Additionally, fungi and bacteria are rarely the causes of hair loss, and while infection may sometimes cause eyelash loss, it is nowhere close to being a common reason for it. If infection is the reason for hair damage loss, it is better to use proven antimicrobial agents, rather than an oil with limited evidence. Finally, as an “anti-fungal” castor oil is often recommended for those suffering from dandruff or seborrheic dermatitis, but this is actually highly problematic. The fungus that causes those skin conditions actually feeds on the lipids in oils (7), so applying it can worsen the condition.
The hard-hitting fact is that when placed under scientific scrutiny, there is zero research (8) to show that castor oil helps with hair growth. All the anecdotal experiences likely have more to do with the placebo effect or the simple benefits of moisturization.
Other Problems With Castor Oil
Beyond the fact that castor oil isn’t the magical remedy it is said to be, it is also not a great cosmetic ingredient, at least not when applied directly to the skin or hair at full strength.
It’s Irritating and Drying
Castor oil is a very astringent oil, and as a result it can be irritating to skin (9). There are a few case studies (10) of humans developing contact dermatitis after applying castor oil to their skin, and no shortage of online accounts of castor oil irritating the skin (11), leading to dryness, sensitivity, and even loss of hair, which is the exact opposite of what you want it to do! It can be even more dangerous when applied to the delicate area around the eyes. The issues with castor oil usually come from using it at full strength, so it’s usually safe when diluted.
It’s Sticky and Clingy
Castor oil is generally described as “viscous,” which is a slightly more pleasant way of saying that it’s thick and sticky. This makes it extremely unpleasant to use, especially on the lashes but also on the scalp. Once applied it can be very difficult to remove, and it can make the scalp feel greasy. This would be minor if castor oil was as miraculous as claimed, but since its effects are not proven, it’s just not worth it. Additionally, the sticky nature of this oil can even wreak havoc by making the hair tangle more easily, and in some instances it can even cause serious hair matting (12), to the point where the hair cannot be untangled and must be cut off.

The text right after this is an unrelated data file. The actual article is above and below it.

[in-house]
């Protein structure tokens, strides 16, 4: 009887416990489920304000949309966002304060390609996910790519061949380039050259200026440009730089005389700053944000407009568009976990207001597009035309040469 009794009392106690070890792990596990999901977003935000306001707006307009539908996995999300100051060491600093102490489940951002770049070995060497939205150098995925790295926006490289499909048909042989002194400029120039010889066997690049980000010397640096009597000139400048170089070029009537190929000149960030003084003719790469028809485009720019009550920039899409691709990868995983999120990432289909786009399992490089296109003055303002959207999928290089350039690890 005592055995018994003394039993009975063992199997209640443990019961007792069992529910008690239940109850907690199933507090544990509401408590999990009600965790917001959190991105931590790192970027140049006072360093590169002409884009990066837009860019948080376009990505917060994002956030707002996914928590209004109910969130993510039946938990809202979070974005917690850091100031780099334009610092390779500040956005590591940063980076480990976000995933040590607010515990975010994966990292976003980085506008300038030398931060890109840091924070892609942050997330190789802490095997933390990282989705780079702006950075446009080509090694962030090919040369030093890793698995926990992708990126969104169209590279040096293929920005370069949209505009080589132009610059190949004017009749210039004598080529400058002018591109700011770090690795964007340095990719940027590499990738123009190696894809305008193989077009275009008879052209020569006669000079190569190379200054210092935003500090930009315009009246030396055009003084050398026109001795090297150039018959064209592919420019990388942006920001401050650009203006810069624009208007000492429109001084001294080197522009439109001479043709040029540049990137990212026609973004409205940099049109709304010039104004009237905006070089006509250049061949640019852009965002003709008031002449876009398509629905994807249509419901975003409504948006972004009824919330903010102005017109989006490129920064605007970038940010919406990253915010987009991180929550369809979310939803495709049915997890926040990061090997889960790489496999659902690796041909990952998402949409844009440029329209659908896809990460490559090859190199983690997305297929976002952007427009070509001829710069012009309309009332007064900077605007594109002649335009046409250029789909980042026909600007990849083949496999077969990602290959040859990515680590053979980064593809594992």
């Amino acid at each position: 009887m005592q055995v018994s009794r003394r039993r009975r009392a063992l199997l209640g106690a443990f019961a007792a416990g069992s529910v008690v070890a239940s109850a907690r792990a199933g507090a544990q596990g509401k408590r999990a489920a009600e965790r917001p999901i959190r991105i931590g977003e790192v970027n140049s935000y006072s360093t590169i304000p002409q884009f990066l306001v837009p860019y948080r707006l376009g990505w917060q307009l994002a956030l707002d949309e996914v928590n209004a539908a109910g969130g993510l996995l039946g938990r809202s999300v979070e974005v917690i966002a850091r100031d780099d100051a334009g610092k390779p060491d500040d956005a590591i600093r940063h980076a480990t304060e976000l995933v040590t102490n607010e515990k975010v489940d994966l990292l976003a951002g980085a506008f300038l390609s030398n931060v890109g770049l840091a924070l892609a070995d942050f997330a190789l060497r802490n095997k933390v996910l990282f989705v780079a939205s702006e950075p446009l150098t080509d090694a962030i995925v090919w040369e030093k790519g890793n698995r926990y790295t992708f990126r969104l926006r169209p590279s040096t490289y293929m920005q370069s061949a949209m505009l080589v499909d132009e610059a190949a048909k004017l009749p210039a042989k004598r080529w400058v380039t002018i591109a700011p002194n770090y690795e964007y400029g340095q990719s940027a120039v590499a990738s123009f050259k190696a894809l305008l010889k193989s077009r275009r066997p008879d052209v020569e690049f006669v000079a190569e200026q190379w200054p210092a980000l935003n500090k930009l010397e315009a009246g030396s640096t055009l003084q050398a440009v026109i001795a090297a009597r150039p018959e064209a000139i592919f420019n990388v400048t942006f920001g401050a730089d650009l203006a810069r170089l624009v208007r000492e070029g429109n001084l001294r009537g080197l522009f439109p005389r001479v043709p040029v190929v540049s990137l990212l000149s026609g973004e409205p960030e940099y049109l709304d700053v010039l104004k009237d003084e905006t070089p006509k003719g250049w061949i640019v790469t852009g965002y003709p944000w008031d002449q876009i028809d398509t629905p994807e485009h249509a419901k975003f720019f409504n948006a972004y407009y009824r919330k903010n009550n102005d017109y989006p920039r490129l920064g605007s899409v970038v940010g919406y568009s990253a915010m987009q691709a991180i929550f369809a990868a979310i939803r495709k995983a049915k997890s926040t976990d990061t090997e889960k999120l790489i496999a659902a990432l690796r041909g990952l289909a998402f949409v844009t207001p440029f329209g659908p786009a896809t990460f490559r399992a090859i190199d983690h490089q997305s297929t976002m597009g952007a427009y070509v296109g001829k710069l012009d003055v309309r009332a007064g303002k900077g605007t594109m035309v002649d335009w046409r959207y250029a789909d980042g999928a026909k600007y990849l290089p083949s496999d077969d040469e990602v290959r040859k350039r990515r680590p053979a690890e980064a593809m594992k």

It’s Dangerous If Eaten
While the advice for using castor oil for hair growth is for topical application, accidentally consuming it is going to be very unpleasant since it is a strong laxative (13) that can cause diarrhea. Consuming massive amounts of castor oil could be legitimately dangerous, especially to children and animals who are likelier to accidentally eat things they shouldn’t.
Natural Products That Actually Help With Hair Growth
So we’ve explained why we don’t think castor oil is a great remedy for hair growth, which probably leaves you wondering what natural ingredients will in fact help your hair.
Let’s start with ingredients that work similarly to how castor oil is supposed to work: anti-inflammatories. When the hair follicles are soothed they are in a better position to keep making hair, but there are plenty of anti-inflammatory natural compounds that are a lot more pleasant to use than castor oil, like full-spectrum hemp (14) and turmeric (15). Both of these ingredients can penetrate into the hair follicle, especially when they are micro-encapsulated, like the Vegamour Gro+ series of hair, lash, and brow serums (16).
Beyond this, we also prefer ingredients that have been proven to help with hair growth through well-understood mechanisms, like the DHT blocker red clover (17) extract which we use in our GRO Hair Serum (18), or the DHT blocker saw palmetto (19) which was combined with antioxidants and hair-boosting B vitamins in the GRO Hair Boost Adaptogen Supplement. (20)
So the bottom line is that if castor oil doesn’t irritate your skin you don’t need to stay away from it in your cosmetics, but just know it’s not the miraculous hair growth remedy that everyone on the internet seems to claim. There are plenty of natural alternatives that are more pleasant to use and will actually give you those luscious locks.